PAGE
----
We should all have BIG goals for where we would like to be in life.
The issue is, no matter how many goals we set for ourselves, if we have self-defeating thought patterns and beliefs, we will never really go for them.
Travis Bradberry, author of "Emotional Intelligence 2.0" broke down six common, albeit toxic, beliefs that hold people back:
1. You think you need to be perfect to be successful.
Perfection is an impossible goal to attain, which is why perfectionists are often left feeling like failures.
When you’re busy focusing on the things you failed to accomplish, you’re not able to enjoy and celebrate all of your well-deserved achievements. Every failure is a lesson and an opportunity to improve.
Embrace mistakes because they’re inevitable.
2. You think you’re not in control of your “destiny.”
So many people like to blame things that are out of their control for why they are not accomplishing their goals. Of course, this is the easy way out.
Life throws many obstacles our way, but that doesn’t mean success isn’t “meant to be.” You are capable of being resilient and continuing to give 100 percent. Doing so will determine your ultimate success or failure.
3. You use the words “always” or “never.”
Generally speaking, there isn’t anything in life you always or never do. Sure, you may do something a lot or not do something enough, but framing your behavior in terms of “always” or “never” is a form of self-pity.
It communicates to your subconscious you have no control of your habits and behaviors because it is “just the way you are.”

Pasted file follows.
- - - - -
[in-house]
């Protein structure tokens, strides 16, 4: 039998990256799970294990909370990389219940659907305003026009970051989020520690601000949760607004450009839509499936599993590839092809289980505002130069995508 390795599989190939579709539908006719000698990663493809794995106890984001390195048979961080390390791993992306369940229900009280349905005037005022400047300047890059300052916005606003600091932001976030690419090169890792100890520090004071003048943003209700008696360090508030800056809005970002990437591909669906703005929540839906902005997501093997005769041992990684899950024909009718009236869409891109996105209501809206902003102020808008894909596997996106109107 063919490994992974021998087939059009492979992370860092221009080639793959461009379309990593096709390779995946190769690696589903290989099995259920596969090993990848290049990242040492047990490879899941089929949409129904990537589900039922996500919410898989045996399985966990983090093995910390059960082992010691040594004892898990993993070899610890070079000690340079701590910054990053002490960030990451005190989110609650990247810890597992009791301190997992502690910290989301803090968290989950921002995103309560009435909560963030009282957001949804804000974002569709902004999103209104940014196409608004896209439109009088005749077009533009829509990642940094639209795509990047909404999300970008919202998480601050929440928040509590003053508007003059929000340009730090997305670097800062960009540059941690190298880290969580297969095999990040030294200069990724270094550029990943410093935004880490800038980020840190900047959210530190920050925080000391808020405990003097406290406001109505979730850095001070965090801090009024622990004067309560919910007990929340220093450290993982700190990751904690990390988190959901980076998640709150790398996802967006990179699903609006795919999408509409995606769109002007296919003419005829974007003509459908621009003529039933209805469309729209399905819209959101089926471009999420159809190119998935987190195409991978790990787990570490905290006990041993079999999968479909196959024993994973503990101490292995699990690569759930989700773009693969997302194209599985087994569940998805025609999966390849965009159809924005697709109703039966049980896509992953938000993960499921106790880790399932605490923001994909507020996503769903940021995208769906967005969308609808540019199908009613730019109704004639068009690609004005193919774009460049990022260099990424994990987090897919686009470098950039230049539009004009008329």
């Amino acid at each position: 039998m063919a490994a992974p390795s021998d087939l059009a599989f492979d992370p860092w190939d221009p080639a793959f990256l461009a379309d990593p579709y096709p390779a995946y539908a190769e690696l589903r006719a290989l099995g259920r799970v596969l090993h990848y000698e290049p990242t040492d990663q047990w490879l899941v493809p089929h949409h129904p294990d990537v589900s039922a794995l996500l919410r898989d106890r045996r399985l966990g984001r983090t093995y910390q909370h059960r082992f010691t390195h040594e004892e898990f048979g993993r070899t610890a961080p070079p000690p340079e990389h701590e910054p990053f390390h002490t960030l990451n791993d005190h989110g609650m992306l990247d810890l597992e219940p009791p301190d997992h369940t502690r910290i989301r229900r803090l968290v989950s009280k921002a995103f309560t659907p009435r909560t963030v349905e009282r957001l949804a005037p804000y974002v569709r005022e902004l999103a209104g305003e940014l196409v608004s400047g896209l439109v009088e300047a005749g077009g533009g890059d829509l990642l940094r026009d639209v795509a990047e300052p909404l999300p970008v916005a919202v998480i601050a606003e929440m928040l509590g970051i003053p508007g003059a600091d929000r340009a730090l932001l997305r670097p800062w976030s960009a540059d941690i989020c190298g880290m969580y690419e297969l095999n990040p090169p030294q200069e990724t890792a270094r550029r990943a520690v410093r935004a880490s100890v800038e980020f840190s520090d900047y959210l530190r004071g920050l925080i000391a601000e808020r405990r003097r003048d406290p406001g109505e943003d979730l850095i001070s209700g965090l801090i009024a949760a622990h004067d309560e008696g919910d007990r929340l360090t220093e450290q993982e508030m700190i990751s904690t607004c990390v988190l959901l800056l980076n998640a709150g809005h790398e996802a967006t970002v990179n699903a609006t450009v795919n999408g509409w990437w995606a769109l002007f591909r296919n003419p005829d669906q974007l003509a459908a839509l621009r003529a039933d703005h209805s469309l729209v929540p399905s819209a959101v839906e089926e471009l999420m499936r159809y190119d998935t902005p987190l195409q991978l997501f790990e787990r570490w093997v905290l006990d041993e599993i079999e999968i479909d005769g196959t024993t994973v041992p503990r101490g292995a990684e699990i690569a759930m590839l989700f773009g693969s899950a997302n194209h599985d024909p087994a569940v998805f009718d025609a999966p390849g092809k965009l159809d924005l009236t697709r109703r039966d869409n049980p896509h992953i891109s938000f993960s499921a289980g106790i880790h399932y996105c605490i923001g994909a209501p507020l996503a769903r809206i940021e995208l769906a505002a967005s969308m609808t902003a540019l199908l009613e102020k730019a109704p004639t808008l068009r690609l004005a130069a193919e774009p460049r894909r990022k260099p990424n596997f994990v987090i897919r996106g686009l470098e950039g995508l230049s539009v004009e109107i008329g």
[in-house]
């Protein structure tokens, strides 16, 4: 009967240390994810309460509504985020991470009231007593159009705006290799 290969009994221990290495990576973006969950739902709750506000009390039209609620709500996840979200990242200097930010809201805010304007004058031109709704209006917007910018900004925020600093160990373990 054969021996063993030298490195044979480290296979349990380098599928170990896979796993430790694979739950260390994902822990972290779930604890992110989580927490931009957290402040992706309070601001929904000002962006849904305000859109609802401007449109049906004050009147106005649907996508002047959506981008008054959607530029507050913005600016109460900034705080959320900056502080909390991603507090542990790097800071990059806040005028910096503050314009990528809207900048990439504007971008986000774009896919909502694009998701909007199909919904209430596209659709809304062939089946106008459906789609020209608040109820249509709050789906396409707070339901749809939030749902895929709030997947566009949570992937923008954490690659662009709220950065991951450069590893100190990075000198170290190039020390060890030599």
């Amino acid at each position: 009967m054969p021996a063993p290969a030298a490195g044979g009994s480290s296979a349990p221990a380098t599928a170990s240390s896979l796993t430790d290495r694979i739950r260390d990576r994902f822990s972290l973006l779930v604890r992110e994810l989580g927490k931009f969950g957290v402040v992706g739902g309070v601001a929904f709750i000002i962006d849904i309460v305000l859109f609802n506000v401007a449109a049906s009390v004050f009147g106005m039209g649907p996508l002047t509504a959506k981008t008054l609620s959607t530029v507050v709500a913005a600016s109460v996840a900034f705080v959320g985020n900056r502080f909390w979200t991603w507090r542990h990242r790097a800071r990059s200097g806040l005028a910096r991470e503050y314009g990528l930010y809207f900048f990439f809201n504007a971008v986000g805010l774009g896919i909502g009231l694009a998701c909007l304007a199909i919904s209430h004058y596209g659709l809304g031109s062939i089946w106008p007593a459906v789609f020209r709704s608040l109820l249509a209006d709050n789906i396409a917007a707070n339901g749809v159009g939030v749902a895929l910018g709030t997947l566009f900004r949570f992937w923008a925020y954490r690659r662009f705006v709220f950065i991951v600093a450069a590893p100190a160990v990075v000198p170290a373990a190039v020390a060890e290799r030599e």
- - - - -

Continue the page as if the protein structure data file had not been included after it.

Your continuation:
Remember, you are the one who sets rules for yourself — no one else. Be flexible so you can be the kind of person who has the qualities required -- organization, leadership -- to achieve your goals.
4. You think success means approval from others.
Regardless of what people think of you at any particular moment, one thing is certain: You’re never as good or bad as they say you are.
Some of our goals are for the sole purpose of gaining the approval of others, which is the best way to set yourself up for failure.
Remember, the only opinion that matters is the one you have of yourself. If you can make yourself proud, you'll be sure to succeed.
5. You think your past is a reflection of your future.
It’s hard not to allow repeated failures to erode your self-confidence and keep faith you’ll achieve a better outcome in the future.
When we finally build up the courage to take risks and then subsequently fail, a common defense mechanism is to fear taking risks in the future.
Ultimately, though, anything worth achieving requires taking risks. Don't exaggerate the possible negative outcomes in your head (as we tend to do), and instead, focus on the high cost of NOT taking any risks, which is never realizing your goals and dreams.
6. You think your emotions are your reality.
If you’ve read "Emotional Intelligence 2.0," you know how to take an objective look at your feelings and separate fact from fiction.
Our emotions often hold the power to overcome rational thinking, which is why it’s important to work on not being reactive when you realize you're becoming emotional about something.
Learning to take a step back when you’re feeling angry or fearful and reframing a situation is key to ensuring you make decisions using common sense.
Ultimately, your beliefs are what form your reality, so it's important to ensure you're feeding yourself stories that will fill you with motivation to succeed.
Just becoming more aware of negative beliefs you harbor will help you realize the power of letting them go.